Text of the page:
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Partnerships for enhanced engagement in research (PEER) SCIENCE Cycle 2 (2012 Deadline)
Technical development and field-testing of a self-contained, inexpensive wave energy converter device
PI: Tho Nguyen (Tan Tao University)
U.S. Partner: Brian Bingham (University of Hawaii) Project Dates: August 2013 to July 2015
Instruments for the SEAWEED project are lowered into the housing (Photo courtesy Dr. Nguyen).
This project seeks to further the technical development of an inexpensive, long-term-field-deployable wave energy converter device (named the SEAWEED for “self-efficient, adaptable wave energy extraction device”). The primary purpose of the SEAWEED is to provide for the basic electrical needs of people living in underdeveloped and remote coastal communities in Vietnam and around the world. Wave energy converter technologies exist around the world today, mostly via large-scale projects requiring high amounts of government and corporate resource commitments and capital investments. This leaves a gap where underdeveloped and remote communities around the world are yet able to benefit from this source of energy. This research project focuses on developing the SEAWEED by increasing its mechanical and electrical efficiency through design and testing, reducing the cost of the device through testing various material or component supplementations, exploring potential capability expansion and uses (for example, as an ocean sensor platform), and conducting long-term field testing to explore the feasibility of widespread application.
The SEAWEED project is an innovative and novel endeavor to take wave energy conversion technologies from massive large-scale implementations to cheap, simple, small-scale applications that benefit the underserved sectors of the world. SEAWEED is a concrete effort toward combating global climate change through the use of renewable energy resources. While inroads have been made with developed countries’ initiatives into harnessing wave energy, these efforts have yet to reach underserved communities where the technology is, arguably, more needed. There is very strong potential for follow-up investigations into using the SEAWEED devices as distributed, self-sufficient sea buoys for the purposes of ocean surface monitoring and communication relays. Widespread ocean data collected from implementation of the SEAWEED worldwide may prove valuable to the broader ocean engineering and climate science community as a whole.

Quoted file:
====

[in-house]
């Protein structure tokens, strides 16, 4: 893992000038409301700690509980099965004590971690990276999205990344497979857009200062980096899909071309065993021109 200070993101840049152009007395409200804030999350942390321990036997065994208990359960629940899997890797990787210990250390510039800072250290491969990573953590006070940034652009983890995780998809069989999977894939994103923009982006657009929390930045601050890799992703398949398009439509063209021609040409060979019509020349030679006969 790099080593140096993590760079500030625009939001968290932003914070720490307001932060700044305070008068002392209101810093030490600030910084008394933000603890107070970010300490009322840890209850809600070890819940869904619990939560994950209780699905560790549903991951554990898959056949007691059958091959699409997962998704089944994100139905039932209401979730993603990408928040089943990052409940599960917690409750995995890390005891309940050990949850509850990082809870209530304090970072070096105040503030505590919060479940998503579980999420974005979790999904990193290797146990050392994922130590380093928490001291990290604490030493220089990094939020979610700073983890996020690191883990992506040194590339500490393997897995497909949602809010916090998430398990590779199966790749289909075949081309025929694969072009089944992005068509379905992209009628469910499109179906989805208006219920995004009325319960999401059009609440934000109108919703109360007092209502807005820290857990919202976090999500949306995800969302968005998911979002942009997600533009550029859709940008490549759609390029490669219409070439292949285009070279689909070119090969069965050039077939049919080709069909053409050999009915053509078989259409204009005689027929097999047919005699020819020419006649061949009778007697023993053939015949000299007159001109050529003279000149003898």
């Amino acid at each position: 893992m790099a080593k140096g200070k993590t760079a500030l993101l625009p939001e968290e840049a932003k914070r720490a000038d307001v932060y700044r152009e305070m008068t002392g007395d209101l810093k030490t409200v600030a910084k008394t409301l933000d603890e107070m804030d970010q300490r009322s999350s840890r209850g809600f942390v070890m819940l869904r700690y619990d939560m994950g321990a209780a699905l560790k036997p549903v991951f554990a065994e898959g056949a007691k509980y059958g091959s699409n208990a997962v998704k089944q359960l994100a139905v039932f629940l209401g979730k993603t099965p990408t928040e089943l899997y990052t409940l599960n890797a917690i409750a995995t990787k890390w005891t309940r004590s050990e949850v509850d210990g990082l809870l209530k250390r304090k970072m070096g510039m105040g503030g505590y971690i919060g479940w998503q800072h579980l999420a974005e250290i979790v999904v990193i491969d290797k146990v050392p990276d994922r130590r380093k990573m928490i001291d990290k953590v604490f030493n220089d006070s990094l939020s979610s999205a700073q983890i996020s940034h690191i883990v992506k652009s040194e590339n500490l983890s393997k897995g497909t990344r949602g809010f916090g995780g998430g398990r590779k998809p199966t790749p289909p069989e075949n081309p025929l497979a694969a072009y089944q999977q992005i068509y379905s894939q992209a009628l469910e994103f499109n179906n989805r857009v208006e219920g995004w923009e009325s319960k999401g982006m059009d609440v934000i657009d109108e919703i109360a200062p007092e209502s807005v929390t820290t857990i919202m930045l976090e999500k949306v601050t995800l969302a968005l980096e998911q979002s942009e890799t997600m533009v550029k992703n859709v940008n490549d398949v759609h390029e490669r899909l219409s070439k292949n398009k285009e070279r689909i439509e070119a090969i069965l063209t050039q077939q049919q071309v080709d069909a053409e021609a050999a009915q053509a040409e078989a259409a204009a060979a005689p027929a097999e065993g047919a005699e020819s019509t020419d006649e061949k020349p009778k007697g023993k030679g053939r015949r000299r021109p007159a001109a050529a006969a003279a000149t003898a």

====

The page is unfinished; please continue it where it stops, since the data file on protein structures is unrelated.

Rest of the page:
Summary of Recent Activities
During Tan Tao University’s recruitment campaign for the 2014-2015 academic year, the SEAWEED project served as a flagship research project to promote science and engineering education at the school. Personnel were present with the TTU display at the university fair in Ho Chi Minh City on February 16, 2014, and a similar event in Can Tho City held March 2. It is estimated that nearly 1,000 students visited the booth at the two events and received SEAWEED brochures. Tan Tao University’s open house on March 23 attracted more than 200 students.
In the field, the project team went forward with monthly one-day field test trips. The SEAWEED project had its first publication accepted and selected for presentation at an international conference. The abstract, entitled “Technical Development and Field Testing of the SEAWEED Micro-Wave Energy Converter for Development Application,” was presented at the Grand Renewable Energy 2014 International Conference in Tokyo July 27 to August 1. In addition, Dr. Dung Cao, one of the project team’s research scientists, participated in the “International Training Workshop on Big Data for Science” conference in Beijing July 4-20, 2014.
The project team is preparing for second-year field deployments. There will be at least two field tests to finalize a further design enhancement for SEAWEED. In addition, the team will be conducting a pre-test economic and livelihood assessment survey with the assistance of faculty at the TTU Business School. Dissemination materials, in the form of a blog and training materials for local inhabitants, are in development, and links to the project's new YouTube video and Facebook page are available below.